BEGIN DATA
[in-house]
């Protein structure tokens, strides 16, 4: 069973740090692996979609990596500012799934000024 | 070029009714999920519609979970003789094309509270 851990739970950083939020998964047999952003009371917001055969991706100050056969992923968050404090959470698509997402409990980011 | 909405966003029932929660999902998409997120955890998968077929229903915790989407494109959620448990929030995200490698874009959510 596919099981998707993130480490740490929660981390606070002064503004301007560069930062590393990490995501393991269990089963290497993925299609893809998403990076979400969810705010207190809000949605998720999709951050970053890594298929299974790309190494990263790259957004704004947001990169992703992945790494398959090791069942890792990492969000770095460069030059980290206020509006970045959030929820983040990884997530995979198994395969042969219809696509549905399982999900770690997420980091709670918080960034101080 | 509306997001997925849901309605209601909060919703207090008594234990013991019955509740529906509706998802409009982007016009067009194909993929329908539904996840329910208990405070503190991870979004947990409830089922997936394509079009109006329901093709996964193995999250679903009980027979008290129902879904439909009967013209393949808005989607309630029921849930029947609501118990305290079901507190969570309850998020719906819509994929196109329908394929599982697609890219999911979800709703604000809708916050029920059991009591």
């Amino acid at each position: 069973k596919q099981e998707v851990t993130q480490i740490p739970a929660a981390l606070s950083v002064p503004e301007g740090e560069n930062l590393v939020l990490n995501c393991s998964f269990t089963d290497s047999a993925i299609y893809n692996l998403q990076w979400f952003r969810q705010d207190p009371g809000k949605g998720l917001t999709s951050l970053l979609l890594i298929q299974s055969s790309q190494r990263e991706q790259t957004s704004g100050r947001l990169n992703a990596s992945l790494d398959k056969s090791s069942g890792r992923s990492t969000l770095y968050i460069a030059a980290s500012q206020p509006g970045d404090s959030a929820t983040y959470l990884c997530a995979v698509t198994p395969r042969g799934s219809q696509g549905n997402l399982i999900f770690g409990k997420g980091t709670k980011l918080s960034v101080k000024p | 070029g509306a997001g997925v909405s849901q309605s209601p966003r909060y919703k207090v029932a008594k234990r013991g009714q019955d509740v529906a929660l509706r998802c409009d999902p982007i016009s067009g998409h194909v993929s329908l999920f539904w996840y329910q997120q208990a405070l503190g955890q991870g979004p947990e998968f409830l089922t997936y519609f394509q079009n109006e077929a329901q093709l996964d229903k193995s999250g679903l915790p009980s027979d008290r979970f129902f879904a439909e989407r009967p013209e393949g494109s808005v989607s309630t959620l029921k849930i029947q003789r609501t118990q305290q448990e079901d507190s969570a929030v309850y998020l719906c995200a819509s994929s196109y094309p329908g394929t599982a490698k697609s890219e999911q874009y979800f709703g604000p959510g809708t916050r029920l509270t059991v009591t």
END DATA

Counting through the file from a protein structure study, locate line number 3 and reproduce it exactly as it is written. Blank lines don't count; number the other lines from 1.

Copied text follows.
């Amino acid at each position: 069973k596919q099981e998707v851990t993130q480490i740490p739970a929660a981390l606070s950083v002064p503004e301007g740090e560069n930062l590393v939020l990490n995501c393991s998964f269990t089963d290497s047999a993925i299609y893809n692996l998403q990076w979400f952003r969810q705010d207190p009371g809000k949605g998720l917001t999709s951050l970053l979609l890594i298929q299974s055969s790309q190494r990263e991706q790259t957004s704004g100050r947001l990169n992703a990596s992945l790494d398959k056969s090791s069942g890792r992923s990492t969000l770095y968050i460069a030059a980290s500012q206020p509006g970045d404090s959030a929820t983040y959470l990884c997530a995979v698509t198994p395969r042969g799934s219809q696509g549905n997402l399982i999900f770690g409990k997420g980091t709670k980011l918080s960034v101080k000024p | 070029g509306a997001g997925v909405s849901q309605s209601p966003r909060y919703k207090v029932a008594k234990r013991g009714q019955d509740v529906a929660l509706r998802c409009d999902p982007i016009s067009g998409h194909v993929s329908l999920f539904w996840y329910q997120q208990a405070l503190g955890q991870g979004p947990e998968f409830l089922t997936y519609f394509q079009n109006e077929a329901q093709l996964d229903k193995s999250g679903l915790p009980s027979d008290r979970f129902f879904a439909e989407r009967p013209e393949g494109s808005v989607s309630t959620l029921k849930i029947q003789r609501t118990q305290q448990e079901d507190s969570a929030v309850y998020l719906c995200a819509s994929s196109y094309p329908g394929t599982a490698k697609s890219e999911q874009y979800f709703g604000p959510g809708t916050r029920l509270t059991v009591t």